On the basis of the large amount of collected PoIs, the distance to transit could be computed as well. We measured the distance to transit as the reciprocal of the shortest network distance from the midpoint of street segment to the nearest transit node within the radius of 1 km (15 min walking distance), that is, metro station or bus stop. The network distance herein is the length of the shortest geographical path between these two locations along the network.

4. Results

4.1. Quantitatively Measuring Street Quality

The descriptive statistics of individual variables are shown as box plots in Figure 11. The line across the box represents the median, the x in the box represents the mean, whereas the bottom and top of the box show the locations of the first (Q1) and third quartiles (Q3). Box plots of density, diversity and accessibility are comparatively short, indicating that overall streets have a high level of agreement with each other. Box plots of the other two variables, design and distance to transit show a large variation in values; the long upper whiskers suggest that streets are varied amongst the higher quality and further distance to transit stops.
Box plots illustrate that the measures are highly skewed. For comparison, each variable was ranked and then divided into five equal quintiles accordingly. The lowest quintile was given a score of 1 and the highest quintile was given a score of 5. Figure 12 shows the score of five built environment variables for measuring street quality at street level in Yangpu District.
Figure 12a shows the LBS population density of streets from the perspective of pedestrian networks and population density, where warm colors represent high values and cool colors indicate low values. According to the image, higher values are in the central areas of the district, such as the Wujiaochang, Siping Road and Kongjiang Road communities (see sub-districts in Figure 12f). The case of the Dinghai Road community is particularly notable, as it shows high values despite its edge location within the district. Because of many students from the University of Shanghai for Science and Technology makes this area popular.
Compared with Figure 12d, a high concordance between LBS population density and degree of accessibility can be noticed. For example, the above-mentioned areas have a denser road network and more extensive LBS data use, explaining why pedestrians more frequently choose to use this area in their daily walking behavior. On the contrary, the streets in the Xinjiangwan community and the riverside area showed not only less LBS density but also lower walkability quotient, potentially due to the following two reasons: First, the population density of the Xinjiangwan community is recorded as the lowest within Yangpu District [86] and second, the 15.5 km-long riverside region in Yangpu District occupies the main part of Yangpu’s old industrial area; thereby negatively affecting the distribution of density.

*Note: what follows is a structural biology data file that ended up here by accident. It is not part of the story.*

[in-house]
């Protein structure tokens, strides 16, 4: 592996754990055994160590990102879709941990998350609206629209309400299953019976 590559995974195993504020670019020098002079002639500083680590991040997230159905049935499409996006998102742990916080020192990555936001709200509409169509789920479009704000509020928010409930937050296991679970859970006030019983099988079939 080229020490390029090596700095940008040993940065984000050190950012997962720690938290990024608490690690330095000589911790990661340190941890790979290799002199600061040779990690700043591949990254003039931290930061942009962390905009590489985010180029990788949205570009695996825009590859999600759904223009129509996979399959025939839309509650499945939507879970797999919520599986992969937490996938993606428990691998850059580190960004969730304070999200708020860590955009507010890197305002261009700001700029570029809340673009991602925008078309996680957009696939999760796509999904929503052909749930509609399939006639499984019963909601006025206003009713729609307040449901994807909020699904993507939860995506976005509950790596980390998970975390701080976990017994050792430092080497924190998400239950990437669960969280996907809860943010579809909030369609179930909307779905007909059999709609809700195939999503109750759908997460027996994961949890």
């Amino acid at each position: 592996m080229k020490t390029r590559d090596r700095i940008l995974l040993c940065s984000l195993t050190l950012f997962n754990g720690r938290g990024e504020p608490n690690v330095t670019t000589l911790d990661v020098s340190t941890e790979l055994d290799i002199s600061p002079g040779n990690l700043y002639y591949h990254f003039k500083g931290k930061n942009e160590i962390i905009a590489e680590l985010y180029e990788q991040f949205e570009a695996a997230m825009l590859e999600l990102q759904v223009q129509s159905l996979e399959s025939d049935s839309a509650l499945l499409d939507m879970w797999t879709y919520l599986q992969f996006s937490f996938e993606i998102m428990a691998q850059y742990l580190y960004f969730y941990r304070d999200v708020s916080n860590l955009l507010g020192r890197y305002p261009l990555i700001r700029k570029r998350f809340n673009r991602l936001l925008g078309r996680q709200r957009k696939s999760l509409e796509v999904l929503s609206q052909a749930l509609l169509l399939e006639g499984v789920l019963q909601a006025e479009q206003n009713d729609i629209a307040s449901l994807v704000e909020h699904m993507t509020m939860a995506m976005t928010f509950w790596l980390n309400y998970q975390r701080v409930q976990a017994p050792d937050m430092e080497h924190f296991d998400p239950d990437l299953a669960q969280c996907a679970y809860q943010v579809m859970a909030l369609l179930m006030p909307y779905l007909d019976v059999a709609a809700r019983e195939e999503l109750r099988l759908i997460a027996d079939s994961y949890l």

The diversity of the Xinjiangwan community and riverside region is also low for similar reasons (Figure 12c) and single-purpose (single-function) land use has a significant negative impact on street diversity. Moreover, the Wujiaochang community, as a sub-center of Shanghai, has concentrated on commercial and office development due to its single-purpose land use, resulting in the current low-diversity situation. As shown in Figure 12b, district-and neighborhood-level urban streets, especially streets around universities, for example, Fudan University, Tongji University and the University of Shanghai for Science and Technology, have high design scores. Meanwhile, main roads have relatively low scores in the design variable because of their transport functions. The design quality along the Huangpu River also needs to be improved according to the measurement. The levels of transit proximity to transit stops are illustrated with colors ranging from dark blue to light blue (Figure 12e).